A sea of innovations on display at the famously people-centric Consumer Electronics Show included a wave of technology aimed at those who consider pets cherished family members.
“Everybody loves their pets,” said Mike Jander of Trackimo, one of several companies showing off tracking devices that can be affixed to collars and reveal where animals run off to.
A Trackimo clip-on device, which was on display at CES, can send an alert to an owner’s smartphone if a dog ventures past a geo-fence — a designated virtual barrier — and then track the pet’s whereabouts by satellite, according to Jander.
Wondermento, which has offices in the US and Britain, showed off a bow-tie-shaped plastic activity tracker — the Wonderwoof — that chief technology officer Joe Morsman described as “a Fitbit for dogs.”
“There are other pet trackers out there, but this is purely about the health,” Morsman said of Wonderwoof.
“This is a fun, social way to exercise your dog.”
He recounted leaving his dog at a kennel that promised four long walks daily, only to be shown by the device that the pet got only two brief outings a day.
“We now do home stays with other dog owners,” Morsman said.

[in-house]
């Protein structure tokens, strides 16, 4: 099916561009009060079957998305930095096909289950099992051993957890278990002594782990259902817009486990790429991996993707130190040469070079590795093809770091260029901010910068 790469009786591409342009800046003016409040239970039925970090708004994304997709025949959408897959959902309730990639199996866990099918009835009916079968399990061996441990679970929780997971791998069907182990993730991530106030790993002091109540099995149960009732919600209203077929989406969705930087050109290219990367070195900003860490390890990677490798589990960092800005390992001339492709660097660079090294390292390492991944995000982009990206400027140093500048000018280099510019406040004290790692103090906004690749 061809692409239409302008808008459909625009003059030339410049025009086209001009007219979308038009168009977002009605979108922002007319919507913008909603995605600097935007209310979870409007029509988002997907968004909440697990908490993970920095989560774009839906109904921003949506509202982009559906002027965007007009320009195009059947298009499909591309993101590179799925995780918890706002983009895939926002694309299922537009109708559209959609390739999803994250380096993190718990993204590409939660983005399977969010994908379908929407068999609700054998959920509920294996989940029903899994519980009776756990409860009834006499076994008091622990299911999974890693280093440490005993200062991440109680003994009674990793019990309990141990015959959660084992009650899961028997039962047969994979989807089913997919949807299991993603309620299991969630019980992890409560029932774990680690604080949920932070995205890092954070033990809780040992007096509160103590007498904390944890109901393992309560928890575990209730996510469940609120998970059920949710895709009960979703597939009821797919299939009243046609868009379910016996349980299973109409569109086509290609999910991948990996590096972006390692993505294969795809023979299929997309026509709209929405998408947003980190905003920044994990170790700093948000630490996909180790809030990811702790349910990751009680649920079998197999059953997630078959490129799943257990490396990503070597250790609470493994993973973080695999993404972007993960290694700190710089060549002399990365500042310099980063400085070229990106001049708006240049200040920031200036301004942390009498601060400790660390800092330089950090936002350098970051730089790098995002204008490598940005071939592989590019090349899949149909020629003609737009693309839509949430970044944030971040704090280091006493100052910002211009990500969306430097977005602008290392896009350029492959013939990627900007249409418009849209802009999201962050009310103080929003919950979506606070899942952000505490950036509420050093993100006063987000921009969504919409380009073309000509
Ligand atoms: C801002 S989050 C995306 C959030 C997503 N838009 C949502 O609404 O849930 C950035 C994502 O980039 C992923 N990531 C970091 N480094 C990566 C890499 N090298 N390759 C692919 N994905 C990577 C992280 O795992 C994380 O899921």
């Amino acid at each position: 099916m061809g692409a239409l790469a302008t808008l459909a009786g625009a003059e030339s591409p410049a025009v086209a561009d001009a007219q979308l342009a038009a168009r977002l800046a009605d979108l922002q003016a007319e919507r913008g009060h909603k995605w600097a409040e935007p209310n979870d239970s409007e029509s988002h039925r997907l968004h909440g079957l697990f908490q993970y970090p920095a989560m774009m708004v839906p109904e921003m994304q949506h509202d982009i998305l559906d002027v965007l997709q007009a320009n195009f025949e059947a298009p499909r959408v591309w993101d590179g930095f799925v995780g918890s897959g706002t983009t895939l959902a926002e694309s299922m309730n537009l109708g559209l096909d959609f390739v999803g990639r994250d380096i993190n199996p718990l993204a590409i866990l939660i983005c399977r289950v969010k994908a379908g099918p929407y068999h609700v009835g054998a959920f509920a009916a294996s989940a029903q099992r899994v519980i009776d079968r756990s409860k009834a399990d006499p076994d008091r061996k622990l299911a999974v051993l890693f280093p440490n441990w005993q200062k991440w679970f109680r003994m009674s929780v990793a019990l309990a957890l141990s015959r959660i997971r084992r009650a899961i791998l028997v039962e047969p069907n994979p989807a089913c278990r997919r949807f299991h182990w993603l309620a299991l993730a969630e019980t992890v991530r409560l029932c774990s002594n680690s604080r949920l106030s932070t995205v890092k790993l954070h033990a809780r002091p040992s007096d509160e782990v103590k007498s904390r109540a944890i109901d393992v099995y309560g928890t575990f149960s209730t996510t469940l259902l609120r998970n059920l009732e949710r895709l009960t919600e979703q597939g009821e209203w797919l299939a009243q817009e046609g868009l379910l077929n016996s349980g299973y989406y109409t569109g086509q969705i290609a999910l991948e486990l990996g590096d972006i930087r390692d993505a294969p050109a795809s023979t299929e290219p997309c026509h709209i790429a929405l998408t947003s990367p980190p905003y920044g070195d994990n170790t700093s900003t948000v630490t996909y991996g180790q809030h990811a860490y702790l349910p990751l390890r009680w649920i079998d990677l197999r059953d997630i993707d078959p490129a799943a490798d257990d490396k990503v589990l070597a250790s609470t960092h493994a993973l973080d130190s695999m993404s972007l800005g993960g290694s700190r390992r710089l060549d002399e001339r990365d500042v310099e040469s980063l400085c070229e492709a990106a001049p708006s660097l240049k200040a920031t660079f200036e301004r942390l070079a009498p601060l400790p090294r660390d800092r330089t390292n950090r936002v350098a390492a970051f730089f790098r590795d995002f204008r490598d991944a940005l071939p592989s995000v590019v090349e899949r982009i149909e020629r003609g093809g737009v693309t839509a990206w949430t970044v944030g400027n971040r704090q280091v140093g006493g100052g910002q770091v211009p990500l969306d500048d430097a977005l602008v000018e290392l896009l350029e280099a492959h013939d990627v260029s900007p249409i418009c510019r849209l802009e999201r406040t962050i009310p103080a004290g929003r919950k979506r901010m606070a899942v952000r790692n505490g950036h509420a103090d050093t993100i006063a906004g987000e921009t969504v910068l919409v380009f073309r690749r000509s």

Applications tailored for mobile devices powered by Apple or Android software come free with the $95 Wonderwoof bow tie.
The apps let users see if other Wonderwoof-wearing dogs are out and about. Wondermento plans to add features allowing those owners to connect with each other while out.
“We are trying to accentuate the social element of walking your dog,” Morsman told AFP.
“Wonderwoof is also very much a talking point; people stop you to ask what it is.”
Wondermento describes the doggy device as a “fashion-forward brand with a fun social element.”
The company is working on an enhanced indoor version that will use location sensing to let people know if pets are pining at a door or making unusually frequent trips to water bowls.
The company is also developing an activity tracker for cats.
“There is a huge interest in pet wearables,” Morsman told AFP.
“It is a massive market.”
People don’t want to feel they are abandoning their dogs while off at work, he said, and technology is letting them stay virtually tethered.
A Petcube camera that links to wireless internet in homes lets people not only look in on pets but play with them remotely. Owners can use a smartphone app to make a point of laser light appear and flit about in the house while a cat or dog pursues it.
The California company also has a SmartFeeder that lets people remotely monitor eating habits and dispense meals.